Index on Censorship has been publishing articles on satire by writers across the globe throughout its 43-year history. Ahead of our event, Stand Up for Satire, we published a series of archival posts from the magazine on satire and its connection with freedom of expression.
14 July: The power of satirical comedy in Zimbabwe by Samm Farai Monro | 17 July: How to Win Friends and Influence an Election by Rowan Atkinson | 21 July: Comfort Zones by Scott Capurro | 24 July: They shoot comedians by Jamie Garzon | 28 July: Comedy is everywhere by Milan Kundera | Student reading lists: Comedy and censorship
Somehow we’ve forgotten that it’s all in how you say it. To read a brilliant stand-up comic’s act is pedantic, but to see it performed is breathtaking. That’s because what we say might be clever, but the way we arrange and self-analyse and present is where the fun comes in. Same with all those words we use. They’re not “racist” or “dangerous” by definition.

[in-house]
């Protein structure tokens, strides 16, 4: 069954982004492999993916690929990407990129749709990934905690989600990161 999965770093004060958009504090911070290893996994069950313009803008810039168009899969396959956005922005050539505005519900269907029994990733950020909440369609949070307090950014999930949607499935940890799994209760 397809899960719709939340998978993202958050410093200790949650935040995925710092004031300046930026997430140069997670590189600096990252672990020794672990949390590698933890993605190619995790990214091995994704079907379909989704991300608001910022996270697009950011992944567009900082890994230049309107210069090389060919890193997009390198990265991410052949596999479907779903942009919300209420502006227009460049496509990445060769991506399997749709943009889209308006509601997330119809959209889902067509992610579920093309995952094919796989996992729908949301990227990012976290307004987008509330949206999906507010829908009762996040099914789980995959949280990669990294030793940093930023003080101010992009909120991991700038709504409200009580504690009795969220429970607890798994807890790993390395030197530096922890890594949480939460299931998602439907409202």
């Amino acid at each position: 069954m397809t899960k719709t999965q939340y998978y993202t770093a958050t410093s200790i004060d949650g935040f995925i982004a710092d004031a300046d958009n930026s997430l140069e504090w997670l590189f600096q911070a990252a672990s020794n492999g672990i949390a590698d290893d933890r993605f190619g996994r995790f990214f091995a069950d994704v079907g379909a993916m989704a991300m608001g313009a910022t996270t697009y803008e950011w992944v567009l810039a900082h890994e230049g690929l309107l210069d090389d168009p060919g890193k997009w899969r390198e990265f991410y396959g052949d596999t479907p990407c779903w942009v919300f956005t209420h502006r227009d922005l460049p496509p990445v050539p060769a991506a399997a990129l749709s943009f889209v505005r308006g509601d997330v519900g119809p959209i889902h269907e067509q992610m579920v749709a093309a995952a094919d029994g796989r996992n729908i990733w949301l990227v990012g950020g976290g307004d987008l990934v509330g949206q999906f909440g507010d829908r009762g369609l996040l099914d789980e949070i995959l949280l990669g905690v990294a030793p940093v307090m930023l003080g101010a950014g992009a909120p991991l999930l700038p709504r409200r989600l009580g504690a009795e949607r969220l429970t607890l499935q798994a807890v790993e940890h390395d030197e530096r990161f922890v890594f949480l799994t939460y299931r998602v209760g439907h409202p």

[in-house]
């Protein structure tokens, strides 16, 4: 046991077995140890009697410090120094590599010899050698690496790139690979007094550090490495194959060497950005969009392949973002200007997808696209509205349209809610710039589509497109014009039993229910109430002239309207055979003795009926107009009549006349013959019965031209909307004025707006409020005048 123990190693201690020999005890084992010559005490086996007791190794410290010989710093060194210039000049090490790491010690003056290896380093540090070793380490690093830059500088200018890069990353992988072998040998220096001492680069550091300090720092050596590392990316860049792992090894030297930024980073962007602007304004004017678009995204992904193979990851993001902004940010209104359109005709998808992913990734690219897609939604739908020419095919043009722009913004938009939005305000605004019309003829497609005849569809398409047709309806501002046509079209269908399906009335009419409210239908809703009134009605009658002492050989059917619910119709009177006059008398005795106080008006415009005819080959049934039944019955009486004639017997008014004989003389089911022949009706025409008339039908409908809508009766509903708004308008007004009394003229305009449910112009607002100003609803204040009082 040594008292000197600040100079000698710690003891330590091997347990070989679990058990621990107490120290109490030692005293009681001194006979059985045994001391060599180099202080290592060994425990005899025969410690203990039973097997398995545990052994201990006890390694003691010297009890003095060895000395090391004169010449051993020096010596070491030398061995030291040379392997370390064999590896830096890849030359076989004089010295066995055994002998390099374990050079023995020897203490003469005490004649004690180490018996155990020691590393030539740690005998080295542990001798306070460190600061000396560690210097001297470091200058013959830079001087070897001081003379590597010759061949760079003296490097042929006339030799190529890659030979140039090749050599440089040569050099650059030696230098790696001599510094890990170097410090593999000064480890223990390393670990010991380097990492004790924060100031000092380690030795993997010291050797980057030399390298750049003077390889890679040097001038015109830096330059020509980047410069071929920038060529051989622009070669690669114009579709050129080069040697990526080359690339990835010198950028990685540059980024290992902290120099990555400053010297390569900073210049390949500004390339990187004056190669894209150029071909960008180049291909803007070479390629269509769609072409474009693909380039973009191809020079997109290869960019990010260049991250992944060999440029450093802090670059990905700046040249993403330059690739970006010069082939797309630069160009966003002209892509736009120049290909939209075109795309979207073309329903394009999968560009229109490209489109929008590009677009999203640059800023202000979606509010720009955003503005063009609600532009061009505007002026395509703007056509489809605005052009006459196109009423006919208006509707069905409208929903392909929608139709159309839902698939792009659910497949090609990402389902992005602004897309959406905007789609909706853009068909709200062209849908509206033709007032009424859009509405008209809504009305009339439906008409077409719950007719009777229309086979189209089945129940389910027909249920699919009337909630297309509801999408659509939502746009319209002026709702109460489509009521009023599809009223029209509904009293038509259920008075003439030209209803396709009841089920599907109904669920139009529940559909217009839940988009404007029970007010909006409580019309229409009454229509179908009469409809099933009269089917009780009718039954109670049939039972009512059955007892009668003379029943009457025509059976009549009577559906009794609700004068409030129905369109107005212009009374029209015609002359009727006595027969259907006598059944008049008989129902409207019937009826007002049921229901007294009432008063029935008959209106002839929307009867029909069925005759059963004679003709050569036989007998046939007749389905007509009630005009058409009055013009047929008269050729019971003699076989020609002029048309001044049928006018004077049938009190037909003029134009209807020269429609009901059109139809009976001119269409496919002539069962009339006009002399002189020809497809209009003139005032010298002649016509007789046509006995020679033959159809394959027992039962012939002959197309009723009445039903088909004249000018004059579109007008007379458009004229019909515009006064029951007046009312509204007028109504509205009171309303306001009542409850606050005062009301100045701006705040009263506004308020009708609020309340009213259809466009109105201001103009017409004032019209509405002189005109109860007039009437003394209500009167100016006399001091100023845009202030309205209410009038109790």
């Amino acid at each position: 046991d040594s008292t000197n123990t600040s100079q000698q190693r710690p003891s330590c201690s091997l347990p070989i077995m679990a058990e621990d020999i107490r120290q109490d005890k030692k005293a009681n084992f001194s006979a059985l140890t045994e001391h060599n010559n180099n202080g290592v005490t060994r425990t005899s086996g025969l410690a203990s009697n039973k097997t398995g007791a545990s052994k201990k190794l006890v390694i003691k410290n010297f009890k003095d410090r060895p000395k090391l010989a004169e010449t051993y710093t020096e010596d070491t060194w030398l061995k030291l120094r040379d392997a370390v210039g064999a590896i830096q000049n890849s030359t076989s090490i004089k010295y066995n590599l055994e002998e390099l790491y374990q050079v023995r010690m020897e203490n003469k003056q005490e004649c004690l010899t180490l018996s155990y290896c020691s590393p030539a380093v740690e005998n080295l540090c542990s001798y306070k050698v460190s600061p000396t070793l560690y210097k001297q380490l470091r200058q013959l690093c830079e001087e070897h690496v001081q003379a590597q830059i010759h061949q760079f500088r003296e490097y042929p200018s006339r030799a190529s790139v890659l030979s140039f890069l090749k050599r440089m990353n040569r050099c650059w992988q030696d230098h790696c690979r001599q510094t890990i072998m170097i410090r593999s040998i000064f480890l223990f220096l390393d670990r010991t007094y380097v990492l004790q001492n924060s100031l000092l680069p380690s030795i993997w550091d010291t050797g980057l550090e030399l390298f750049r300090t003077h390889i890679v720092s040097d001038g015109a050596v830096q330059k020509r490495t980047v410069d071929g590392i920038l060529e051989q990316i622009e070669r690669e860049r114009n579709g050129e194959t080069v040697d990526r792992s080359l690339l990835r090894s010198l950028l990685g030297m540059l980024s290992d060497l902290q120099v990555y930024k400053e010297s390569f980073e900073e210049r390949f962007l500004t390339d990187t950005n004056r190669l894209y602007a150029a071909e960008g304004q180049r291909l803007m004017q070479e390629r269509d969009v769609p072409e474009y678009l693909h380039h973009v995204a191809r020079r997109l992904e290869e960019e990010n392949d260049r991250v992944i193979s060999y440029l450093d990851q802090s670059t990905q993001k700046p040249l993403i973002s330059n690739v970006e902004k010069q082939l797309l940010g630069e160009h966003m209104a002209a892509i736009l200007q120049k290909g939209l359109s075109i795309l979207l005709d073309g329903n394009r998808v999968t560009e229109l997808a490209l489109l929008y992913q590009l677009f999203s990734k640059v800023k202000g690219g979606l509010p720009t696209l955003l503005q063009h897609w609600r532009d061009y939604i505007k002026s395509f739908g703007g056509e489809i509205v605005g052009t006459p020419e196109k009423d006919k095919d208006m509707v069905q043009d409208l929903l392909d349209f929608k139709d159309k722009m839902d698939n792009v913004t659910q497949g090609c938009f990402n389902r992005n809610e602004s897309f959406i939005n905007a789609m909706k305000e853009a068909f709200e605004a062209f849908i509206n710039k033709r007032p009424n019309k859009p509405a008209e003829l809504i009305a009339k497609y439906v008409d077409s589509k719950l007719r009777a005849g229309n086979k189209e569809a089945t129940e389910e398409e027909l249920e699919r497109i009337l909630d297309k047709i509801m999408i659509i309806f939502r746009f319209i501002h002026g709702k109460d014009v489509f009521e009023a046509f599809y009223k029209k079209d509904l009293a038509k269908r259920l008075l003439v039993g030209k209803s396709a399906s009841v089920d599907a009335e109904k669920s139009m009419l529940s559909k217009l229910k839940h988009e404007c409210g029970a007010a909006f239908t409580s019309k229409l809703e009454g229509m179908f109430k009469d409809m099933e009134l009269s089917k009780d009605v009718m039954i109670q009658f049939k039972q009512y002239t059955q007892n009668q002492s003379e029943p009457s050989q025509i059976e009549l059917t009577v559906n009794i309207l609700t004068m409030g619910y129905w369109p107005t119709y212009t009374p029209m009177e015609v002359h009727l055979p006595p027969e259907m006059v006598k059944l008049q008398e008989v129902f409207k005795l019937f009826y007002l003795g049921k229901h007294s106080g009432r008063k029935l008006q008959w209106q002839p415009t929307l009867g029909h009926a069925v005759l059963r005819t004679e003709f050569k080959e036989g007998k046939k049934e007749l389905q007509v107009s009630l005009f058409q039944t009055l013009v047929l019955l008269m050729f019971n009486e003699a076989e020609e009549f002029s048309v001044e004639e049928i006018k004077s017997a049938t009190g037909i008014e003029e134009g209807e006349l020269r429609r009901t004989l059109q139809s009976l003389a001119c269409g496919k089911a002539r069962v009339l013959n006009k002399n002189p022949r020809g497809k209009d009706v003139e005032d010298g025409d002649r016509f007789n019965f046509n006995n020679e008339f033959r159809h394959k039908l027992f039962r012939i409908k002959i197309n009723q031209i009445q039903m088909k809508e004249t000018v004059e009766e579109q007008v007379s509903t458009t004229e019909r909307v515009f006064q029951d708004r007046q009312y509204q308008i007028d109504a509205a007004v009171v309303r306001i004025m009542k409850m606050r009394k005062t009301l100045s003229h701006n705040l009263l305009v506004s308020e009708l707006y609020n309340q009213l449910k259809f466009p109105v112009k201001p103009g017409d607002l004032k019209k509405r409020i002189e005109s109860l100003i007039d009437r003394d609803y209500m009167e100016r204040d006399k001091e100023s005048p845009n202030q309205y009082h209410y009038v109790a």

Speaking of definitions, let’s talk about the word “gay”. Lots of people I meet are concerned about what I should be called. Is it gay, which pleases the press, or queer, which pleases the hetero hip, since they think gays are trying to reclaim that word? The fact is that all those words are straight-created straight identifiers. Gay is a heterosexual concept. It’s a man who looks like a model, dresses like a model and has the brain of a model. He has disposable income, he loves to travel, and he adores – thinks he sometimes is – Madonna. He’s a teenage girl really and straights love objectifying him the -way they do teenage girls. Or the way they do infants. Try watching a diaper commercial with the sound off. It’s like porn. You’ll think you’re in a bar in Amsterdam.
I’m about as comfortable with the word “gay” as I am with kiddy porn. I’d prefer to be called a comic. Not a gay comic. Not a queer comic. Not even a gay, queer comic, or a fierce comic, or an alternative comic. It’s just the mainstream trying to pigeonhole me, trying to say, OK, he’s gay, so it’s OK to laugh at his stuff about gays. Which is why, partially, in my act, I make fun of the Holocaust by saying “Holocaust, schmolocaust, can’t they whine about something else?”